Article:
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Pain: Is It All in the Brain or the Heart?
Purpose of Review
Scientists have reported that pain is always created by the brain. This may not be entirely true. Pain is not only a sensory experience, but also can be associated with emotional, cognitive, and social components. The heart is considered the source of emotions, desire, and wisdom. Therefore, the aim of this article was to review the available evidence about the role of the heart in pain modulation.
Dr. Armour, in 1991, discovered that the heart has its "little brain" or "intrinsic cardiac nervous system." This "heart brain" is composed of approximately 40,000 neurons that are alike neurons in the brain, meaning that the heart has its own nervous system. In addition, the heart communicates with the brain in many methods: neurologically, biochemically, biophysically, and energetically. The vagus nerve, which is 80% afferent, carries information from the heart and other internal organs to the brain. Signals from the "heart brain" redirect to the medulla, hypothalamus, thalamus, and amygdala and the cerebral cortex. Thus, the heart sends more signals to the brain than vice versa. Research has demonstrated that pain perception is modulated by neural pathways and methods targeting the heart such as vagus nerve stimulation and heart-rhythm coherence feedback techniques.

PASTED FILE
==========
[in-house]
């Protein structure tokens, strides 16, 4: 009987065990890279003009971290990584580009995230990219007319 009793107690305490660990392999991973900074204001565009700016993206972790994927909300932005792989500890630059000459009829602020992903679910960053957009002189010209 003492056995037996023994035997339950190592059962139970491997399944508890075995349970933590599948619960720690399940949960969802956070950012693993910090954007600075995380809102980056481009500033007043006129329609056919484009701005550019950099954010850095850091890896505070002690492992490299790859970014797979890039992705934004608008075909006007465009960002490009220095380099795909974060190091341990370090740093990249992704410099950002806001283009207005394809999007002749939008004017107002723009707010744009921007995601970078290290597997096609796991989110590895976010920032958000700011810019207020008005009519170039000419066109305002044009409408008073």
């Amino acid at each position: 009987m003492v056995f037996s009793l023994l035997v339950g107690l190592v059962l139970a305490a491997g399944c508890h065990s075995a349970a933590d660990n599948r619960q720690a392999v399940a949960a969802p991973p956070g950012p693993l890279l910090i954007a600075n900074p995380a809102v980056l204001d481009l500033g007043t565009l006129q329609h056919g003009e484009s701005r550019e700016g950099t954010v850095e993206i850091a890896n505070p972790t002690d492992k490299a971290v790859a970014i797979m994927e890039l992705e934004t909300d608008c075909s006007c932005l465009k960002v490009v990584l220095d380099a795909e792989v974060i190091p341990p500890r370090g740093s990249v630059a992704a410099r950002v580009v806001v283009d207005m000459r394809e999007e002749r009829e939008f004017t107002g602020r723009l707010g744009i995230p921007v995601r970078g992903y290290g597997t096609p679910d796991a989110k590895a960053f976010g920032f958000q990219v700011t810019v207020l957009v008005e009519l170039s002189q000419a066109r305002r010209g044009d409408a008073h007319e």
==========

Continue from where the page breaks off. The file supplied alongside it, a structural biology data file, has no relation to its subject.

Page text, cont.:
The heart is not just a pump. It has its neural network or "little brain." The methods targeting the heart modulate pain regions in the brain. These methods seem to modulate the key changes that occur in the brain regions and are involved in the cognitive and emotional factors of pain. Thus, the heart is probably a key moderator of pain.